The 1997 KTM LC4 540SX Makes AMA Supercross History
Lance Smail, Tom Moen and KTM ride their way into the record books.
In many ways 1997 doesn’t seem like it was all that long ago. It was an exciting time in the motorcycle world. Mike Lafferty was on his way to winning his first National Enduro title for KTM. Meanwhile in the moto world, undisputed champion Jeremy McGrath decided he couldn’t come to terms with the highly anticipated new aluminum framed Honda CR250. So Jeremy jumped to Suzuki and Pro Circuit’s Mitch Payton destroyed a mountain of cylinders trying to get the anemic RM250 to run with the big boys. Jeff Emig seized the opportunity and took the reins of the Supercross championship. Although in truth, McGrath suffered a number of incidents, both on and off the track, which contributed to his runner up position in the championship that year.
The entire world was abuzz with rumors of the forthcoming four stroke revolution. There was plenty of speculation, but little evidence of it had hit the showroom yet. Joel Smets was campaigning practically the only true thumper race bike, the Husaberg, on the world GP scene. Here at home there was a burgeoning national four stroke mx series that was gaining lots of attention. The problem that faced the riders was trying to find a suitable bike to race.
At the time the most popular thumper in the country was the Honda XR400. It wasn’t revolutionary, more just a good use of existing technology to produce a great all around trail bike. While it is one thing to convert a trail bike for off road competition, it is very much another thing to try and make into a full blown motocrosser, the whole silk purse thing.
So the starting gates of the four stroke nationals were a mix of European race bikes, like the Husaberg, KTM and Husky as well as the modified trail bikes like the Honda XR400 and Kawasaki KLX650. These had been pushed to the very limits to produce maximum horsepower and handling. Team Green put together a very trick KLX250 for Ty Davis to ride, but with only 340cc of displacement it saw limited success against the big bore competition.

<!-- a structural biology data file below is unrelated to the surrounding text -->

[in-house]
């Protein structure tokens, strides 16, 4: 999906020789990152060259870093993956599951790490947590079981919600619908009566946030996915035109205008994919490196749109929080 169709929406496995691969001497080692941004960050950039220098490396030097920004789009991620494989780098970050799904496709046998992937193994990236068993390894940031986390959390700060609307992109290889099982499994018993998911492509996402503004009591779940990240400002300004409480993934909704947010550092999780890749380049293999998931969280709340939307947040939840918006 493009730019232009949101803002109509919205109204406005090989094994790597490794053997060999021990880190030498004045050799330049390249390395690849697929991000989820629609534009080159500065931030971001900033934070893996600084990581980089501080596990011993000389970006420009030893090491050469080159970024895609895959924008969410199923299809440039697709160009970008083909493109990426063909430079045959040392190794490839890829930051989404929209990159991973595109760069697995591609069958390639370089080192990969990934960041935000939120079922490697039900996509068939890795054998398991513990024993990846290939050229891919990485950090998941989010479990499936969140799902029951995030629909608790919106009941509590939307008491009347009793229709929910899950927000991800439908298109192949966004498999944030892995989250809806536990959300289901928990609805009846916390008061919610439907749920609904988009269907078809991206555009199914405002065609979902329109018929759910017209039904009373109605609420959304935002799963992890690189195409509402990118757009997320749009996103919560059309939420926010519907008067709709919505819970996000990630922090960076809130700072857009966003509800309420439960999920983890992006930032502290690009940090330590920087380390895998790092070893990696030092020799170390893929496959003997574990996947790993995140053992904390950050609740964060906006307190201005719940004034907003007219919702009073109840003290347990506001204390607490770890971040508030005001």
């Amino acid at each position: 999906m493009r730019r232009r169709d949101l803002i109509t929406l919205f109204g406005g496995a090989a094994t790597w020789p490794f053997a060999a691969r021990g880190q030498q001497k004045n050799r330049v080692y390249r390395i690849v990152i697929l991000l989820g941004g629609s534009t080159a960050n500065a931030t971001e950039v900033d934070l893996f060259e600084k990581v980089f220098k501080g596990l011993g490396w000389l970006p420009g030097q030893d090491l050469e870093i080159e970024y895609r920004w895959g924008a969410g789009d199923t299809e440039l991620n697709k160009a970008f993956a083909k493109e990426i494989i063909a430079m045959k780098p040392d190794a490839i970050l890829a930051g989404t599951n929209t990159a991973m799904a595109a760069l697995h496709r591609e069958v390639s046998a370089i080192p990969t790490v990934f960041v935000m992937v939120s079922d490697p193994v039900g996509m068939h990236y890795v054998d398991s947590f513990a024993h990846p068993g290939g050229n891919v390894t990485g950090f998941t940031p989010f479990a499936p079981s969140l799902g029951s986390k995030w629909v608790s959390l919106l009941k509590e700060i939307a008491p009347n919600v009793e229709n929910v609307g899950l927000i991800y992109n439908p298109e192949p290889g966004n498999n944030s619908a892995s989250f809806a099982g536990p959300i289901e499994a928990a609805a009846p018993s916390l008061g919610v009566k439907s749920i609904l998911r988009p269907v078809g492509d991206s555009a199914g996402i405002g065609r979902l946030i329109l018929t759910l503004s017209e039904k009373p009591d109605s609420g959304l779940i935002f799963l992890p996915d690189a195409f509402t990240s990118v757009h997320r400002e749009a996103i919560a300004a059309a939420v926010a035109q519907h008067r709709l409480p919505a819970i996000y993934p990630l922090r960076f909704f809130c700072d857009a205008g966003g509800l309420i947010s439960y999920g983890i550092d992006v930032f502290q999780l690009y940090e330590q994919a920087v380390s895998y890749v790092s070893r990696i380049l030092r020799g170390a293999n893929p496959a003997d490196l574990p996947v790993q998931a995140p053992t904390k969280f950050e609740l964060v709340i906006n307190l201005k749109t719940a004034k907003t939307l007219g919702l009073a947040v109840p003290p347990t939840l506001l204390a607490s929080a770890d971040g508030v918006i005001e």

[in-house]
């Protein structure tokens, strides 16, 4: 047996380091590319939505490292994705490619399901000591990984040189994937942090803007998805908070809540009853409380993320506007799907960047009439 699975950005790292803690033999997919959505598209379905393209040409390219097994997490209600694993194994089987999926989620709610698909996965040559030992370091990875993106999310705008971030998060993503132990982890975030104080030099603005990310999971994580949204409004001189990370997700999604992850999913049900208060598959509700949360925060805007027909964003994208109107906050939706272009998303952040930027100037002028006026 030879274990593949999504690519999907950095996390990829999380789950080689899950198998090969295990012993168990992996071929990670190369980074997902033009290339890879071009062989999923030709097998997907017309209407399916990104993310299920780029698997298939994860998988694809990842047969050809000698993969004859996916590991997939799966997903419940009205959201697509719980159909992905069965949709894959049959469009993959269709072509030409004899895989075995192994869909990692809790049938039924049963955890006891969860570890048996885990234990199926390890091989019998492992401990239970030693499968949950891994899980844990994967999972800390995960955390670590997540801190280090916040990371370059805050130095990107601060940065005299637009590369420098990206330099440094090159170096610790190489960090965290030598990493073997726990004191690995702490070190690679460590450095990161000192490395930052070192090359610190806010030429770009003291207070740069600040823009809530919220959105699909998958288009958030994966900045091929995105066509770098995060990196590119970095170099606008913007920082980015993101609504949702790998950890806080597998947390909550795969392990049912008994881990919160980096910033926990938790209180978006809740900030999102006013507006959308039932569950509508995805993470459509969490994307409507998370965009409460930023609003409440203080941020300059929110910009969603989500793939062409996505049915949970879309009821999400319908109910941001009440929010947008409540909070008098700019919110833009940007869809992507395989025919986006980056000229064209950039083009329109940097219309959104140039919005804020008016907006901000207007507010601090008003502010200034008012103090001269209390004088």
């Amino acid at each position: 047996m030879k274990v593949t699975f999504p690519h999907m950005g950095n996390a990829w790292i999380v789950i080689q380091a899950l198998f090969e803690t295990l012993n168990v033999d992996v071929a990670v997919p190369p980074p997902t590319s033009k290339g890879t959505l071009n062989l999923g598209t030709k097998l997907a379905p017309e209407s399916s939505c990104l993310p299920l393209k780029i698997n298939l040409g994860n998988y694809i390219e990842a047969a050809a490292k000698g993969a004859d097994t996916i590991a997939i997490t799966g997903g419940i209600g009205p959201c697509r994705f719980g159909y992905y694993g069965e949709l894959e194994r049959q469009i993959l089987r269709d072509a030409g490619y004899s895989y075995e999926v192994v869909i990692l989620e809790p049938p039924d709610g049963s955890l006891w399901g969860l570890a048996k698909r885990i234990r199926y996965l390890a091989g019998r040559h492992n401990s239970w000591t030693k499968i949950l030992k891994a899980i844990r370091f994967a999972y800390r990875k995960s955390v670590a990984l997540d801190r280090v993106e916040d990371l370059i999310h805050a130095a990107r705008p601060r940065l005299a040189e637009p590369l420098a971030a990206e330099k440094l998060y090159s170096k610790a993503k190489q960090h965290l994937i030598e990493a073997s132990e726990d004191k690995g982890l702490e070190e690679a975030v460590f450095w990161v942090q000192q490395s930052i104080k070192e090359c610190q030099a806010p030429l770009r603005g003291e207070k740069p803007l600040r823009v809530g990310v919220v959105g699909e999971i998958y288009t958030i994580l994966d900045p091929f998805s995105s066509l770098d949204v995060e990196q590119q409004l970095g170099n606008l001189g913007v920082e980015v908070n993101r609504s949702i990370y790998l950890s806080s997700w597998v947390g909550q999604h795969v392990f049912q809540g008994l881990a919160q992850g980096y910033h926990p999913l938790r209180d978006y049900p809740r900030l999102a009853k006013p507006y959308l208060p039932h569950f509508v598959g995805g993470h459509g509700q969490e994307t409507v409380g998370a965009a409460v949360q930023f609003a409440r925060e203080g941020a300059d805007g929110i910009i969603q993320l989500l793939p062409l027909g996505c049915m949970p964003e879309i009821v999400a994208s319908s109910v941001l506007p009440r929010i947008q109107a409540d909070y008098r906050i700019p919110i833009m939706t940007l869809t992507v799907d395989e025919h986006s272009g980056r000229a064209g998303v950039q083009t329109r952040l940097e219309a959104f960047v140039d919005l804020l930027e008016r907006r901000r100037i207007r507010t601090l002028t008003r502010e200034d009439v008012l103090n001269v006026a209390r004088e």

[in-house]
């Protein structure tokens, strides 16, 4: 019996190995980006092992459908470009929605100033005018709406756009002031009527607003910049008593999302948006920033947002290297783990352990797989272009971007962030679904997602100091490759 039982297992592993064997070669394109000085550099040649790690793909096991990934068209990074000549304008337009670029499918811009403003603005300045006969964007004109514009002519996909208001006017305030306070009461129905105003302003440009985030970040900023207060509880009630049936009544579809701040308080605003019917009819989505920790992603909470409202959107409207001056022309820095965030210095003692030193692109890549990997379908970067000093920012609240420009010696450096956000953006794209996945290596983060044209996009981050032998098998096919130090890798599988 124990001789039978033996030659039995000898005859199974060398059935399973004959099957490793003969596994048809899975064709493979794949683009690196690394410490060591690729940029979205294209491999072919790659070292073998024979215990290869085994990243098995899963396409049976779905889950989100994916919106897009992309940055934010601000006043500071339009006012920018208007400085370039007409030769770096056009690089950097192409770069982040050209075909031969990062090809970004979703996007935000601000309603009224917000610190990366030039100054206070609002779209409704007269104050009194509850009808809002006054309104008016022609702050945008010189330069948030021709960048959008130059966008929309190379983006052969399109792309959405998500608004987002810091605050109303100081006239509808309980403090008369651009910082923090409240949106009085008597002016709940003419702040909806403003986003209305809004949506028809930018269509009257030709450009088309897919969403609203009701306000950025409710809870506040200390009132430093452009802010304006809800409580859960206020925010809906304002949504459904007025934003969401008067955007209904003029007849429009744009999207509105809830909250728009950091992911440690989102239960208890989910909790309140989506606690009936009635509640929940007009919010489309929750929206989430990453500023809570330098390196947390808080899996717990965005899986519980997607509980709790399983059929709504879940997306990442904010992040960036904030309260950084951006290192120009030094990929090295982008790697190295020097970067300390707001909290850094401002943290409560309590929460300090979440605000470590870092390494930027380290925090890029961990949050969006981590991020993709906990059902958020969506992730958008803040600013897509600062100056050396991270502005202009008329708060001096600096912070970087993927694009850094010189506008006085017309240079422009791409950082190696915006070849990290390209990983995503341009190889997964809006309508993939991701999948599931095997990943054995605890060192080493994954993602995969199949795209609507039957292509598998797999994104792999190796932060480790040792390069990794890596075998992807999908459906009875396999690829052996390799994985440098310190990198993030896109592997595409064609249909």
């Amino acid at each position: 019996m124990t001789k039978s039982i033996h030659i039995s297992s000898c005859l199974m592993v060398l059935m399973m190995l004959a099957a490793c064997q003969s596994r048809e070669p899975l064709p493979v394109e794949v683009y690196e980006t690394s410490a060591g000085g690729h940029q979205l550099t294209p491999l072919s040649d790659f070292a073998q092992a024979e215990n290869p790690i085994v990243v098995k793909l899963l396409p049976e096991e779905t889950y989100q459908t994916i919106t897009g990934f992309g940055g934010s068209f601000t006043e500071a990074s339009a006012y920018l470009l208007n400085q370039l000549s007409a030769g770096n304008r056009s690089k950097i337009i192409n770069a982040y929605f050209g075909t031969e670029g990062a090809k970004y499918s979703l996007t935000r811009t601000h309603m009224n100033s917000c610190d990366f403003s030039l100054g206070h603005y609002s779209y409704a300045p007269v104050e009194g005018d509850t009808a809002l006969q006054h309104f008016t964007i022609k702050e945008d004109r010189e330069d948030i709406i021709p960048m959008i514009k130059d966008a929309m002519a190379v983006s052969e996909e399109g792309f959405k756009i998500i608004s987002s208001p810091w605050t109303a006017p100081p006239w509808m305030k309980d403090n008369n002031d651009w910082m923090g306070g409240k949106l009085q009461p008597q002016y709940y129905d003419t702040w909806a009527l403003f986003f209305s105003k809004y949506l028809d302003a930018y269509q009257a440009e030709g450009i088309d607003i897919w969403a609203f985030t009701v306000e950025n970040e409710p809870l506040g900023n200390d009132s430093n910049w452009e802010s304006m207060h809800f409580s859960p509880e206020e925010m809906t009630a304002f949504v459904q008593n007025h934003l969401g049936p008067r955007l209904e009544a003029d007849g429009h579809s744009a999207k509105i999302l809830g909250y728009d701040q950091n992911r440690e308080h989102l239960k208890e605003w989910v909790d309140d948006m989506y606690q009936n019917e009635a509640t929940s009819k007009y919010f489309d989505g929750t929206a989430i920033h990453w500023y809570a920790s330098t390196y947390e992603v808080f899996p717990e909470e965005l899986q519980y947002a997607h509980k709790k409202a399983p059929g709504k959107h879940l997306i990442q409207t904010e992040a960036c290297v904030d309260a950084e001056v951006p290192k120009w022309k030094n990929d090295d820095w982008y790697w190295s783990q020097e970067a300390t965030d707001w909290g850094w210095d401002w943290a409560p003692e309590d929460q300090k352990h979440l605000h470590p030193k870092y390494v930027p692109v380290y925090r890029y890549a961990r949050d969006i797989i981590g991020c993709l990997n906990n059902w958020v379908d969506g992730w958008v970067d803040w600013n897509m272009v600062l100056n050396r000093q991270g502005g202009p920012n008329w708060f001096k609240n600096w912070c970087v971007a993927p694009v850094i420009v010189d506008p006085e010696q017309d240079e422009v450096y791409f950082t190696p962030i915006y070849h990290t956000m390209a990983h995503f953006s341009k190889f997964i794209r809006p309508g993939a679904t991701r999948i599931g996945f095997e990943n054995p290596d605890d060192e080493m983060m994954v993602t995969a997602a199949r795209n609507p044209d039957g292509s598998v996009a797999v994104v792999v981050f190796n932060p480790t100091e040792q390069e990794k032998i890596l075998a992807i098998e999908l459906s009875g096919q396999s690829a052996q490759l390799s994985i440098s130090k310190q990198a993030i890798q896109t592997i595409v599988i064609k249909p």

During the 1996 race season, the four stroke national series made a couple of appearances at the outdoor mx nationals. With Lance Smail at the controls and Tom Moen spinning the wrenches, KTM was well on their way to winning the four stroke title. During one of the events, company boss, Rod Bush, noticed that the team’s lap times were very close to those of the premier 250 class. This got him thinking about the idea of actually competing in the premier class the following year. So he gave the challenge to Moen: build a competitive, Supercross legal version of the four stroke national bike. Hence the 540cc displacement, to comply with the AMA rule book.
I stumbled across this little piece of history sitting in beautiful “as raced” condition at the KTM headquarters in Temecula while dropping off a test bike. This bike has a special meaning for me and a unique place in the record books. This is the very first thumper to qualify for an AMA Supercross main event.